COVID-19 vaccine arrives in Alaska but will take longer to reach Haines
December 17, 2020
The first shipment of the Pfizer COVID-19 vaccine arrived in Alaska late Sunday. As of Wednesday, it was unclear when the vaccine will arrive in Haines.
“It’s changing by the minute,” Southeast Alaska Regional Health Consortium (SEARHC) Director of Marketing and Communications Maegan Bosak said Tuesday afternoon.
On Wednesday, SEARHC headquarters in Sitka confirmed that the first shipment of the vaccine had arrived. From Sitka, vaccine doses will be distributed to communities throughout the consortium. Weather dependent, the first doses of the vaccine could be in Haines as soon as Thursday, Bosak said. She said she couldn’t provide an exact number for vaccine doses arriving in Haines.
In total, the state will receive 35,100 doses of the Pfizer vaccine over the course of this week. Those eligible to receive the vaccine initially are front-line healthcare workers, long-term care facility residents and staff, EMS and fire personnel, and individuals who are required to perform vaccinations.
At a press briefing Monday, co-lead of Alaska’s Vaccine Task Force Tessa Walker Linderman said the process for determining the number of vaccine doses to send to each community involves surveying those in eligible categories.
“When we first saw that hospital workers were identified in tier one, we immediately went to the hospitals and surveyed them on their front-line hospital staff, and how many would actually take the vaccine. So that’s how we got our hospital numbers. Moving on down, looking at every long-term care facility across the state and surveying on the number of residents and staff. Doing the same thing with EMS,” Walker Linderman said. “It was a painstaking process” but necessary to get an accurate count of where to send vaccine doses, she said.
Haines Health Center clinic administrator Stephanie Pattison said she doesn’t know how many doses are destined for Haines, in part because some of those eligible have yet to make up their minds about taking the vaccination.
“There are those who have said, ‘Yes,’ those who’ve said, ‘No,’ and those who are on the fence,” Pattison said.
Haines Borough staff eligible to receive the vaccine in the first round include police, fire and EMS, and members of the Emergency Operations Center (EOC). Interim manager Alekka Fullerton said it’s been difficult to get a headcount in the wake of the Dec. 2 landslide as emergency response to the natural disaster has taken precedence.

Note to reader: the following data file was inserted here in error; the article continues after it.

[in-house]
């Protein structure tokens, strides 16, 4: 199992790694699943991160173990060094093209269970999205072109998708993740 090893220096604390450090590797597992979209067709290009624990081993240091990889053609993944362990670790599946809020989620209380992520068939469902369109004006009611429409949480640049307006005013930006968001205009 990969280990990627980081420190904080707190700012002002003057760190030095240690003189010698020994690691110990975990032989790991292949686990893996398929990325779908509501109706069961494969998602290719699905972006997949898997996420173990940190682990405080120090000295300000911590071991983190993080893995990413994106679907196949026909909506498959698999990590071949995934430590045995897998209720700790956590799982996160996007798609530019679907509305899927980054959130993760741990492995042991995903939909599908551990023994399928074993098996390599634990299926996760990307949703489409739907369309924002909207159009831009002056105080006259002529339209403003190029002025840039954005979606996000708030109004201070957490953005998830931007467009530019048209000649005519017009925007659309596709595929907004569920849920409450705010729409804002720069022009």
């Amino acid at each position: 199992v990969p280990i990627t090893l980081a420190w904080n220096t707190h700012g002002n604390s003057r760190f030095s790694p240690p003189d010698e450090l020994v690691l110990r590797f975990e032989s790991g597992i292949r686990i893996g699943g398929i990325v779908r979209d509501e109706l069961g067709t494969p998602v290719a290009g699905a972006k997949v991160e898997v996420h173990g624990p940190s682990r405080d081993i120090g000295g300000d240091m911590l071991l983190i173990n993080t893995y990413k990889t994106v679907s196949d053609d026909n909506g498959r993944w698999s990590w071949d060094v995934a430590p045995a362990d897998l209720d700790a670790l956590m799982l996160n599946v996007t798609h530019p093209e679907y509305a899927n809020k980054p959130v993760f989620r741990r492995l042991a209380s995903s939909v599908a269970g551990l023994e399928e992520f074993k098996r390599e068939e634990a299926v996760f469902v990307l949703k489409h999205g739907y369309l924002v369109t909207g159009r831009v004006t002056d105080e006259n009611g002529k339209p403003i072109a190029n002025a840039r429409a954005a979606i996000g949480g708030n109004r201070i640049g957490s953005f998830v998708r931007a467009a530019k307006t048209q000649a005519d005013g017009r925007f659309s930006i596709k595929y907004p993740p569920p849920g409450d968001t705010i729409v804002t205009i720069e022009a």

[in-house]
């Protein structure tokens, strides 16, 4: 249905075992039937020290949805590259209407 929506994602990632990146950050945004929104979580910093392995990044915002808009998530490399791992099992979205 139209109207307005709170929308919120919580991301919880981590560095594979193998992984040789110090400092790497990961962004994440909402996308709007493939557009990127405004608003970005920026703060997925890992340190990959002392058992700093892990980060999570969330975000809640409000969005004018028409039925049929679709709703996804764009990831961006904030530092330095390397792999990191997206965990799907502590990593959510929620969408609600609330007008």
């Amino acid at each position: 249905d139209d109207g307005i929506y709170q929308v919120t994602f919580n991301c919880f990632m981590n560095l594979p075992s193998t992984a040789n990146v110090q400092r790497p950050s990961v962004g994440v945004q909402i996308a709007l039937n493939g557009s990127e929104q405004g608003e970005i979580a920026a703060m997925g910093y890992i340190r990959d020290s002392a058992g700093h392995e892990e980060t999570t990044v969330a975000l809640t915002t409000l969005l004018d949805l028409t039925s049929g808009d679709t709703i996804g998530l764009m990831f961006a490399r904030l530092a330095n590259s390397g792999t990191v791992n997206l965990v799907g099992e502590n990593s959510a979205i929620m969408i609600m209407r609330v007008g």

“Last I heard, we were running at about fifty percent (interest) from the fire department and EMS,” Fullerton said.
Scott Bradford, who qualifies for the first round of vaccinations, said he plans to get vaccinated.
“Certainly I have a few concerns--it’s new and usually before you decide to get a vaccine it’s been out for a while so you see if there are any negative reactions--but I think the concerns don’t outweigh the actual risk of COVID,” he said. “I’d rather take the vaccine than live in fear of catching COVID.”
Al Badgley, another member of the Haines Volunteer Fire Department, said he, too, plans to get vaccinated, although he understands why others in the department might not want to.
“Some of the people that are less active (in the department), a lot of those people maybe aren’t thinking about getting (COVID-19),” he said, adding that another concern could be the short time frame in which the vaccine was developed and tested.
“No one knows the long-term effects of the vaccine,” Badgley said. “But we know what the long-term effects of getting COVID are. I feel that I’m willing to take the vaccine because I feel the benefits outweigh the potential harm.”
Like Bradford and Badgley, Fullerton, who qualifies due to her role on the EOC, said she plans to get vaccinated. She said she hopes getting vaccinated will allow her to travel more freely and visit her mother, which she has been unable to do for the past year.
State officials on the Monday press call said in general, first responders who have firsthand experience treating patients seriously ill with COVID-19 have been more likely to agree to get vaccinated.
Statewide, roughly 25,000 first responders and long-term care facility staff and residents are eligible for the first round of vaccinations. In addition to doses of the Pfizer vaccine, the state is expected to receive 25,800 doses of the Moderna vaccine in the coming weeks, once it has been reviewed by the U.S. Food and Drug Administration. Both the Moderna and Pfizer vaccines have proven highly effective during clinical trials.
The Alaska COVID-19 Vaccine Allocation Committee is working to identify additional populations that are a priority for receiving the vaccine, based on input from the Centers for Disease Control and Prevention. The state doesn’t expect to have enough vaccine doses for the general public until later in 2021, Walker Linderman said.
As of Wednesday morning, there were no known active cases of COVID-19 in Haines. According to the EOC, a borough resident who was in the community as recently as Dec. 4 tested positive for COVID-19 in another state and a second resident, who hasn’t been in the community for several weeks, tested positive and is isolating in Juneau. Community members who wish to receive a COVID-19 test should contact the Haines Health Center to schedule an appointment. SEARHC’s free, asymptomatic testing program ended Dec. 2.